The Complete Poetical Works of John Greenleaf Whittier

The Complete Poetical Works of John Greenleaf Whittier

Read FREE!

The Complete Poetical Works of John Greenleaf Whittier

The Complete Poetical Works of John Greenleaf Whittier

Read FREE!

Excerpt

[THE story of MOGG MEGONE has been considered by the author only as a framework for sketches of the scenery of New England, and of its early inhabitants. In portraying the Indian character, he has followed, as closely as his story would admit, the rough but natural delineations of Church Mayhew, Charlevoix, and Roger Williams; and in so doing he has necessarily discarded much of the romance which poets and novelists have thrown around the ill-fated red man.]

PART I.

WHO stands on that cliff, like a figure of stone,
Unmoving and tall in the light of the sky,
Where the spray of the cataract sparkles on high,
Lonely and sternly, save Mogg Megone?
Close to the verge of the rock is he,
While beneath him the Saco its work is doing,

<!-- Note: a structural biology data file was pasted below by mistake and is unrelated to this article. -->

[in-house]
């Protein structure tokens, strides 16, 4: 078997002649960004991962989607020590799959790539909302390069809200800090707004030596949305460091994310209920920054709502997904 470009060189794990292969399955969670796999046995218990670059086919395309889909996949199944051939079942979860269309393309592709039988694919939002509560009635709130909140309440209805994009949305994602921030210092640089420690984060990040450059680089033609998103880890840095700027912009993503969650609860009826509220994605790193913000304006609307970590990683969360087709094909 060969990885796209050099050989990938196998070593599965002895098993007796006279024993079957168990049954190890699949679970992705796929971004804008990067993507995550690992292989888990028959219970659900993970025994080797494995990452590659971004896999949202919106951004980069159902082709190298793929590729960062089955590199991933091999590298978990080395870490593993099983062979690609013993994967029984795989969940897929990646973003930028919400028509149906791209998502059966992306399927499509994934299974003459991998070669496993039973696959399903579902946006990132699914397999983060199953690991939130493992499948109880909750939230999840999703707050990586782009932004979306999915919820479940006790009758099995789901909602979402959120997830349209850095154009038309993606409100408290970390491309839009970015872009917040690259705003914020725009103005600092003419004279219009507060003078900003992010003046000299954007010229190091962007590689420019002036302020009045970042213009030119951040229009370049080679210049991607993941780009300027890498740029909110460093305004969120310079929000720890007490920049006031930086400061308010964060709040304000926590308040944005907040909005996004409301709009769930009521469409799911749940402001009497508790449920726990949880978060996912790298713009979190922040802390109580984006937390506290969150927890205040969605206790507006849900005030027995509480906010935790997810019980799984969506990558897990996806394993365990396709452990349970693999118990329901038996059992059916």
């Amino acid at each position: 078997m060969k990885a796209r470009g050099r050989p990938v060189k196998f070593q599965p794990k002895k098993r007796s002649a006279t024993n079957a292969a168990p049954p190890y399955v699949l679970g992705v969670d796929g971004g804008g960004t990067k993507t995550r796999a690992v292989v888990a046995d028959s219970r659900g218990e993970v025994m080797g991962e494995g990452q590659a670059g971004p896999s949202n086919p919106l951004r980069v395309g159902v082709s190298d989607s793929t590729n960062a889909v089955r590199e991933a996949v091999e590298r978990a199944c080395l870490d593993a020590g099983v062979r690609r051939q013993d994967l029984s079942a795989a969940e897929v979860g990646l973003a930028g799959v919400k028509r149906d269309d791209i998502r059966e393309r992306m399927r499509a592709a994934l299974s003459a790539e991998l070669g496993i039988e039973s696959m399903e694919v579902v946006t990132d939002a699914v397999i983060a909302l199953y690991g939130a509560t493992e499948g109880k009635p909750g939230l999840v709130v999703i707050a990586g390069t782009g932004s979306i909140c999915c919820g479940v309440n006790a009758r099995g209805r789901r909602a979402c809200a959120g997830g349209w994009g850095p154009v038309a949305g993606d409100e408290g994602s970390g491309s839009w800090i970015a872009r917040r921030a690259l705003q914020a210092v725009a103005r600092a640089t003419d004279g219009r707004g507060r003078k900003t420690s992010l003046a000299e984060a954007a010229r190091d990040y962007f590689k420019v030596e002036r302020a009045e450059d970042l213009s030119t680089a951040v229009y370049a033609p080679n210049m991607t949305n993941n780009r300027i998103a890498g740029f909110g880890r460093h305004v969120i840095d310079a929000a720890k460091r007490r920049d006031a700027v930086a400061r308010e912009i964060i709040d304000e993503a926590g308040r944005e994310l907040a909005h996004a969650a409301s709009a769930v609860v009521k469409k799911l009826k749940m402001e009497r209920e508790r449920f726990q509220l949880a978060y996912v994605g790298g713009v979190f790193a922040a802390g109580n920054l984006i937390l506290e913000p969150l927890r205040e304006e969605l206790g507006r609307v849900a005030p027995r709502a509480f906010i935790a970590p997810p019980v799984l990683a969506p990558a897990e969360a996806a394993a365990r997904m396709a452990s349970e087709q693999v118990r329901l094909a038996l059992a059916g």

Hurrying down to its grave, the sea,
And slow through the rock its pathway hewing!
Far down, through the mist of the falling river,
Which rises up like an incense ever,
The splintered points of the crags are seen,
With water howling and vexed between,
While the scooping whirl of the pool beneath
Seems an open throat, with its granite teeth!

But Mogg Megone never trembled yet
Wherever his eye or his foot was set.
He is watchful: each form in the moonlight dim,
Of rock or of tree, is seen of him:
He listens; each sound from afar is caught,
The faintest shiver of leaf and limb:
But he sees not the waters, which foam and fret,
Whose moonlit spray has his moccasin wet, --
And the roar of their rushing, he hears it not.

The moonlight, through the open bough
Of the gnarl'd beech, whose naked root
Coils like a serpent at his foot,
Falls, checkered, on the Indian's brow.
His head is bare, save only where
Waves in the wind one lock of hair,
Reserved for him, whoe'er he be,
More mighty than Megone in strife,
When breast to breast and knee to knee,
Above the fallen warrior's life
Gleams, quick and keen, the scalping- knife.

Megone hath his knife and hatchet and gun,
And his gaudy and tasselled blanket on:
His knife hath a handle with gold inlaid,
And magic words on its polished blade, --
'T was the gift of Castine to Mogg Megone,
For a scalp or twain from the Yengees torn:
His gun was the gift of the Tarrantine,
And Modocawando's wives had strung
The brass and the beads, which tinkle and shine
On the polished breach, and broad bright line
Of beaded wampum around it hung.

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